> more important to me than speed.....if I need to lighten up I'll loose weight first.

    I have learned alot in the past few weeks since I orignally posted the message.

    First, I bought a good pair of bike shorts - Nike Dri-Fit - a world of difference even on my old
    uncomfortable saddle.

    Second, most bike stores and people in this group - suggested a good 'fitting' road bike as opposed
    to a comfort bike. On my current bike, I made some adjustments to handlebars (drop between seat
    height and handlebars) which helped with my hand pain alot.

    I just bought a new road bike this past weekend - I did the 'opposite' of my original post - I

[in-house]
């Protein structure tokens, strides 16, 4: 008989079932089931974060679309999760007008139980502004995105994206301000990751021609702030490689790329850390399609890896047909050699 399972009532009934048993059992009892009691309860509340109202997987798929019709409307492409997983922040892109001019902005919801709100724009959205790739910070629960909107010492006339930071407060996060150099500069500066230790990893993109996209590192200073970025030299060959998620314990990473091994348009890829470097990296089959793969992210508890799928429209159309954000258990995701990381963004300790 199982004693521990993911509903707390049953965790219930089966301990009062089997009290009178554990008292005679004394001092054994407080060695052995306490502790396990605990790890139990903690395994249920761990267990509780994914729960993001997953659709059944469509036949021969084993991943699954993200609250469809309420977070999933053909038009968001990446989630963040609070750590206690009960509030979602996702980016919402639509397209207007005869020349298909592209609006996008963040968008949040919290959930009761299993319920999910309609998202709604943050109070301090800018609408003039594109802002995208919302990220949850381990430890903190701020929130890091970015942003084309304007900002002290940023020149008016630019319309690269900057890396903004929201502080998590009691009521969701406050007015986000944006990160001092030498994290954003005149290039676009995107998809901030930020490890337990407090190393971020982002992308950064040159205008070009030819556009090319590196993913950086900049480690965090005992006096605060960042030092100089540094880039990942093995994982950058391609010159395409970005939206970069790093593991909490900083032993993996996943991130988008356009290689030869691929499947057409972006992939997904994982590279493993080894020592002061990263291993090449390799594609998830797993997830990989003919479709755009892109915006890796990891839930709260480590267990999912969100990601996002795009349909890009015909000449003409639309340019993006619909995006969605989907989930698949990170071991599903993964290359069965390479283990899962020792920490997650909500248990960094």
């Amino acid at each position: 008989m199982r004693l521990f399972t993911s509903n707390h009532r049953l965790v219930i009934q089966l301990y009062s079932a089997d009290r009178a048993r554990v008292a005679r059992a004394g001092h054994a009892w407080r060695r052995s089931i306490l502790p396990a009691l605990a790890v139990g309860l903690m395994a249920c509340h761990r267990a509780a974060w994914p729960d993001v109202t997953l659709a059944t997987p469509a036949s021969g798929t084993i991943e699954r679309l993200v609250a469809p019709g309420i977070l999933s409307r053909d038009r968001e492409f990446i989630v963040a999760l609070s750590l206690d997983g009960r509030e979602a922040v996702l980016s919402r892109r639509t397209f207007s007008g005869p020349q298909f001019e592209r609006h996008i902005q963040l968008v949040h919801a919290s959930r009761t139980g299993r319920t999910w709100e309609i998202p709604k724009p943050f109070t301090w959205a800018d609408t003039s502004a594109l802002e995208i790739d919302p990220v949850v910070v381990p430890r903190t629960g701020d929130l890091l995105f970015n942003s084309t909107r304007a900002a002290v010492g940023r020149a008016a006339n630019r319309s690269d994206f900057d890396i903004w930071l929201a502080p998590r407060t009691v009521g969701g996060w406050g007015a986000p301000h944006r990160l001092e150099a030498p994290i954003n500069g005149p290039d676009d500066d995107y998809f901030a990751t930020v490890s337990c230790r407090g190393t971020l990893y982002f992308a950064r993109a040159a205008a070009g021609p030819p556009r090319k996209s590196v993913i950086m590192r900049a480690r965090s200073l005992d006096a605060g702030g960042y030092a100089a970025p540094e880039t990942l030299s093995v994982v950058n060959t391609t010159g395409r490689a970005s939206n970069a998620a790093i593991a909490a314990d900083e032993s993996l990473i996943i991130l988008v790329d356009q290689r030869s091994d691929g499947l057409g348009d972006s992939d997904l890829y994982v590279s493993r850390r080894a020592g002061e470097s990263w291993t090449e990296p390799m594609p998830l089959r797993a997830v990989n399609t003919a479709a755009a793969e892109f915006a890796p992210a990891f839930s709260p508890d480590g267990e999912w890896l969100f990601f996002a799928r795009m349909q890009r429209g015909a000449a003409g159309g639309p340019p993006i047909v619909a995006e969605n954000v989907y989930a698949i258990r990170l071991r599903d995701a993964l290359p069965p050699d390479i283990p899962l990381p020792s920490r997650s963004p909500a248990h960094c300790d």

didn't go with a low end rad bike but bought a high end - a Trek 5200 carbon fiber bike. I went a
    size down which decreased the top tube length and brought the handlebars closer and addressed my
    other 'pain' issue with my back when trying to ride on the brake hoods.

    I never tested a Specialized - only looked at the Trek 2200, 5200 and the LeMond Zurich. I was a
    little skeptical of the insert technology of the Roubaix's (the engineer in me).

    Mike
     
  11. Mrbubl

    Mrbubl Guest

    FWIW, the lemond zurich is the most comfortable bike I have ridden in 30+ years of riding and out of
    7 other steeds of different configurations and materials. For me, steel was real but I now ride Ti
    but have the Zurich as a backup.

    "Mike" <[email protected]> wrote in message
    news:[email protected]...
    > karun <[email protected]> wrote in message
    news:<[email protected]>...